Nearly one month ago, activists gathered on Biscayne Boulevard in Downtown Miami as President Trump took part in a televised town hall at the Pérez Art Museum. His supporters stood on one side, and Biden’s on the other, separated by a row of mounted police as they chanted and insulted each other. The mood was tense.
On Saturday, along the same street, Biden’s supporters celebrated his much-delayed victory in the 2020 presidential election, with a number of media outlets having projected him as the winner in Pennsylvania late that morning, which put him over the decisive threshold of 270 electoral votes. Hundreds of people gathered in front of the Kislak Center on Biscayne Boulevard, blowing airhorns and banging pots, dancing to music on loudspeakers. A great number of the passing motorists requited them by honking their horns and revving their engines.
There was a large Latino contingent in support, as many Venezuelan and Cuban flags flew alongside those from the Biden campaign and the stars-and-stripes. Miami-Dade County was one of the nuclei of support for the Biden campaign in Florida, and from the strong show of support there, one might not even have guessed that he had lost the state, or that the Trump campaign made inroads in the Latino community overall, here and elsewhere.
“[Trump] won [the state] through disinformation,” said Marco Frieri, a local political activist. Marco is of Colombian origin, a ten-year resident of Miami, Vice President of the Downtown Democrats and leader of Colombians With Biden. “There’s a message that actually emigrated from Latin America, the famous ‘castrochavismo,’ that anybody that’s liberal, center-left, supports communism or socialism.” The broadcasting of that message had been clear at Mike Pence’s rally in front of Memorial Cubano just a few weeks ago. Nearly every guest speaker at that event had related stories of socialist Venezuela and Communist Cuba, linking their personal hardships with Biden and Harris’ supposed plans. Marco was disappointed with the effectiveness of that narrative: “That’s a lie. The democratic party is not socialist, in that sense. We provide for the working class, the immigrants, and minorities, policies that favor them as well.”
This narrative had also been spread effectively beyond in-person events. “Latinos, we use a lot of WhatsApp groups – to go to soccer games, for whatever, for family events,” said Chris, who originally hails from Venezuela. “They penetrated these groups and they started floating propaganda, and so people share memes. And I think the reason why Biden couldn’t, is because Americans don’t really use WhatsApp, that’s a very Latin thing.”
WhatsApp’s power has indeed been documented in the 2018 Presidential election in Brazil, where Jair Bolsonaro found it an effective conduit for political communication during his successful campaign. Chris said that what he saw on that platform played up fears about Biden’s running mate: “what they were saying is that Biden’s an idiot, he’s not gonna govern. It’s gonna be Kamala – who you don’t know, has a funny name – and she’s a communist. If I’m from Cuba, I don’t speak English, everyone that I know has also fallen victim to the same propaganda… Sure, you can blame me for being misinformed, but I don’t. I understand what happened.”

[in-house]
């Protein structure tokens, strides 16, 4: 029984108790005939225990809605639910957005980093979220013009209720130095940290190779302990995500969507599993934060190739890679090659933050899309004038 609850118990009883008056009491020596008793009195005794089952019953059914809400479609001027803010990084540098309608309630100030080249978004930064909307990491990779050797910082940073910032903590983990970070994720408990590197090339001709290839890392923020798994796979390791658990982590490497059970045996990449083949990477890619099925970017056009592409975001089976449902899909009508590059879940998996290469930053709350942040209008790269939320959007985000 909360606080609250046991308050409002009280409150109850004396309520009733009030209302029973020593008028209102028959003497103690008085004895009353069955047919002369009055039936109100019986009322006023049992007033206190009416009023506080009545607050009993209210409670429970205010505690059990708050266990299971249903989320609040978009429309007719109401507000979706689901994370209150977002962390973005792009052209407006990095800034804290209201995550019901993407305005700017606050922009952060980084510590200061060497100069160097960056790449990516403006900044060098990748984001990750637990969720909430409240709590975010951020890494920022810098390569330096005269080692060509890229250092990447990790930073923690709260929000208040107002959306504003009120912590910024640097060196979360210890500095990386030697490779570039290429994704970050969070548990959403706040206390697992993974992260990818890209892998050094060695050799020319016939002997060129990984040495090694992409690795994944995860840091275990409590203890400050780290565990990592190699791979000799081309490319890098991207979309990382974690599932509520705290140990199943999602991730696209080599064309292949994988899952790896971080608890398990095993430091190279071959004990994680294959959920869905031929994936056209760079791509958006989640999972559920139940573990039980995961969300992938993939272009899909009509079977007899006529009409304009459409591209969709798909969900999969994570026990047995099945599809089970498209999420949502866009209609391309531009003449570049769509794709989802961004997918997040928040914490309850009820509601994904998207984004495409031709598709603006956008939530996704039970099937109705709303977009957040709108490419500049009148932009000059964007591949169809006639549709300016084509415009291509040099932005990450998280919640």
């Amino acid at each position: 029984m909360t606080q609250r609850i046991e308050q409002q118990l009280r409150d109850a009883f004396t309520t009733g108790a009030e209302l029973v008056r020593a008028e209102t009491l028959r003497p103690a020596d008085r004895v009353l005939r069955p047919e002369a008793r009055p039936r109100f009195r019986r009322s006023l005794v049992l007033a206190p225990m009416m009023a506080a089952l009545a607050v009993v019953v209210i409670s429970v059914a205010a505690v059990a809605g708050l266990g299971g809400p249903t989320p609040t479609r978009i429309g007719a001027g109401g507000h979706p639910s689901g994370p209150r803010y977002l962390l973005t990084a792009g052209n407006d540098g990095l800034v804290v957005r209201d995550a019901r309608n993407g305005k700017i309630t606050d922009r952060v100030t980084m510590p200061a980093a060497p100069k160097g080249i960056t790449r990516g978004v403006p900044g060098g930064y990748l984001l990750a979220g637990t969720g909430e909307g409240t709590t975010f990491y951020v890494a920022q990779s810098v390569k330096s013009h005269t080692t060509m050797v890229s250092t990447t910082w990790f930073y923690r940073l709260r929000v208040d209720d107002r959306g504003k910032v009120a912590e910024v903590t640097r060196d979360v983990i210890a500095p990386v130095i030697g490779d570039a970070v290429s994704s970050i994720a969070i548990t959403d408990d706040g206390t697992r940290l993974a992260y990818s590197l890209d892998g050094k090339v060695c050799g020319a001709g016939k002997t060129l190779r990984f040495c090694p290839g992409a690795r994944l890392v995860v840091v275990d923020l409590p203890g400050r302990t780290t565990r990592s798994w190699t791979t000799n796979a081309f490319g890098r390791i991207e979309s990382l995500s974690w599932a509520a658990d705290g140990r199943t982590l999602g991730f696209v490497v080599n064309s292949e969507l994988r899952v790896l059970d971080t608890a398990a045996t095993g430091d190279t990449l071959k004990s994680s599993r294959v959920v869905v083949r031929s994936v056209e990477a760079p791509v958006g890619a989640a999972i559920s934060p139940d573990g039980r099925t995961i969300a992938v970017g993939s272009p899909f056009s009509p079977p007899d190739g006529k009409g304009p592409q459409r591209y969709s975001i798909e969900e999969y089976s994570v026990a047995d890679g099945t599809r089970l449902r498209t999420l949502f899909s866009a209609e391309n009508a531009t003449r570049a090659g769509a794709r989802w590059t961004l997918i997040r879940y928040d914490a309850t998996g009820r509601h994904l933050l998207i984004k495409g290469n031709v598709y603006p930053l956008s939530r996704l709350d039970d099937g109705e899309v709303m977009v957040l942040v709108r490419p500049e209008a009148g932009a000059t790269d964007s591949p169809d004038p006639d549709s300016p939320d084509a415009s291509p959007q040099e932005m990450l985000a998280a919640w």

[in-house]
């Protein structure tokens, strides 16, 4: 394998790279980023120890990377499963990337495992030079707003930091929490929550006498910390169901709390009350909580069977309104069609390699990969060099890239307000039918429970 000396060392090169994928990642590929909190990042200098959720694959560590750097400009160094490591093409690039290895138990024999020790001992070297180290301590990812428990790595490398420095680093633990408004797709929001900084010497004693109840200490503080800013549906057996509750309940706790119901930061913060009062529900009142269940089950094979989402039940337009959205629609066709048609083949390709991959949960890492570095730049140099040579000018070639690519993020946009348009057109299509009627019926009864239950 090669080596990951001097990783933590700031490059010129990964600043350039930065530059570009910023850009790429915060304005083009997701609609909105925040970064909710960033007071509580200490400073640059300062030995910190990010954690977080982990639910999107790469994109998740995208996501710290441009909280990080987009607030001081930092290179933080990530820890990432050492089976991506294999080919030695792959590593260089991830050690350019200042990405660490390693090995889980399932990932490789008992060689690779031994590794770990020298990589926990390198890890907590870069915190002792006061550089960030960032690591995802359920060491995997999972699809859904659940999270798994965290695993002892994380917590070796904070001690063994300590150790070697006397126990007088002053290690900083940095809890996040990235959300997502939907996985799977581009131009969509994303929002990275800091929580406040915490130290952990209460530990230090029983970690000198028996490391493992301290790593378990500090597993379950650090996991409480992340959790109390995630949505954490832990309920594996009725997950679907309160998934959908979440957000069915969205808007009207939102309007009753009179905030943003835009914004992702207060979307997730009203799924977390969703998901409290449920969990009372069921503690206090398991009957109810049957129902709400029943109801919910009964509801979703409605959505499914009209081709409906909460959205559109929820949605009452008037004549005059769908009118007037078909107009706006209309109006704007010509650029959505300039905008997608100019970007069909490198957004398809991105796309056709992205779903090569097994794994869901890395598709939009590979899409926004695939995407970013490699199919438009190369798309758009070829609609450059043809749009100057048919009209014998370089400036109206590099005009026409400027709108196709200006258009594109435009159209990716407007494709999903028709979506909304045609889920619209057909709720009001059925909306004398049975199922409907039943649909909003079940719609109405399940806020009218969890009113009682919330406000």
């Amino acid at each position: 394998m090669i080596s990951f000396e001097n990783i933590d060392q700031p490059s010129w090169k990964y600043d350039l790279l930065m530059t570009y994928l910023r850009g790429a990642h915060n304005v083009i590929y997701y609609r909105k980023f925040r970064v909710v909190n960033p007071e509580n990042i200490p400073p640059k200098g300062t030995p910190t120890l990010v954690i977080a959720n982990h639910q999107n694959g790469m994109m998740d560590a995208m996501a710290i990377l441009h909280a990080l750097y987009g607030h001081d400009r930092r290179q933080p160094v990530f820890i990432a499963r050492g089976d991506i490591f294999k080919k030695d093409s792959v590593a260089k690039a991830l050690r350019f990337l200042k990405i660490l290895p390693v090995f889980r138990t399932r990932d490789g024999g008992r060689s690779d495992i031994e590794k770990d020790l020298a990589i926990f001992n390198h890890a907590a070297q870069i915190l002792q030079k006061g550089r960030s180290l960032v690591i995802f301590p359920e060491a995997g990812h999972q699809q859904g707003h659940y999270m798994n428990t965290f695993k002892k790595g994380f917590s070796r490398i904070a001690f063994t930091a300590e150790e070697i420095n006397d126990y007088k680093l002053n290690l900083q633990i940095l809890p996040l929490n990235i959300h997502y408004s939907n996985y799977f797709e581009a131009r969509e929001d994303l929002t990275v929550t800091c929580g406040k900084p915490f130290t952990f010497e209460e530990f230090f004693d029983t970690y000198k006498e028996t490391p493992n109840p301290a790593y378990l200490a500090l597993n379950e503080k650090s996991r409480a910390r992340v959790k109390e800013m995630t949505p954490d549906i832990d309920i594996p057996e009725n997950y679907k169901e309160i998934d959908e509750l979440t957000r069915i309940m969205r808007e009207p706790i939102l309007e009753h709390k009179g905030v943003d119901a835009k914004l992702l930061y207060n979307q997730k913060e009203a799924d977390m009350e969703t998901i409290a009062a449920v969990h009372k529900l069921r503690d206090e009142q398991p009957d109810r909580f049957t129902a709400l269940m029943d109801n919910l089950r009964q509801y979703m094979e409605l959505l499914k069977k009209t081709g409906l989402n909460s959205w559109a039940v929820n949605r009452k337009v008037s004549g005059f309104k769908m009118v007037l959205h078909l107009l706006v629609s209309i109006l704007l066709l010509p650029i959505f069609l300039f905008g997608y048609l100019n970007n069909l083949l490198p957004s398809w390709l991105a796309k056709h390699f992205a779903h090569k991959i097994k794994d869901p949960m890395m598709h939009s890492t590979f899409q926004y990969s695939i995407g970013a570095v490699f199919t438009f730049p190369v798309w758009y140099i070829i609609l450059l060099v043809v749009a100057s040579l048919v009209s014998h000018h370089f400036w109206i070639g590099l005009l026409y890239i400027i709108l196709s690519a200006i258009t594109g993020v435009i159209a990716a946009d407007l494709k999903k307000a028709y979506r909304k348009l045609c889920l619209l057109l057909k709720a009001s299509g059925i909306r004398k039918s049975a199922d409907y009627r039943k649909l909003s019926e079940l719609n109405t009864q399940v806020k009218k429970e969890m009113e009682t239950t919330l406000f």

The Biden campaign’s messaging failure begged the question as to what the strategy would be in future races. “Political campaigns need a narrative: there’s a hero and a villain,” said Tomás Kennedy, Florida director of the United We Dream PAC, which supported Biden’s candidacy in Florida as well as numerous down-ballot candidates, including the new mayor-elect of Miami, Daniella Levine Cava. He saw potential in President Obama’s re-election strategy: “the 2012 campaign managed to paint Mitt Romney as a villain to working class people, […] talking about how Mitt Romney said corporations are people, about how he would buy companies and then liquidate them for profit […] so we really need to get back to those narratives, and paint a clear message of why this corrupt corporatism is hurting working class people, the everyday regular person.”
The relief people expressed for Biden’s successful campaign overall was deeply personal at times. Ralph, a Biden supporter I met at a polling place a couple of weeks ago in Miami Lakes was also there. He recognized me and we caught up. He reiterated the importance of this outcome for his personal health in the face of COVID-19, and what that meant for his husband and children’s security. His spouse was with him, and both were dressed as superheroes.
Others were reassured by the expected leftward shift on immigration policy. “I’m a DACA recipient,” said Julia, a Miami resident originally from Guatemala. “Trump being in office is the scariest experience of my life. My life completely changed thanks to DACA that Obama implemented. I was able to go to college, get a driver’s license and get a full-time job. I’m really excited to feel like my future is back.”
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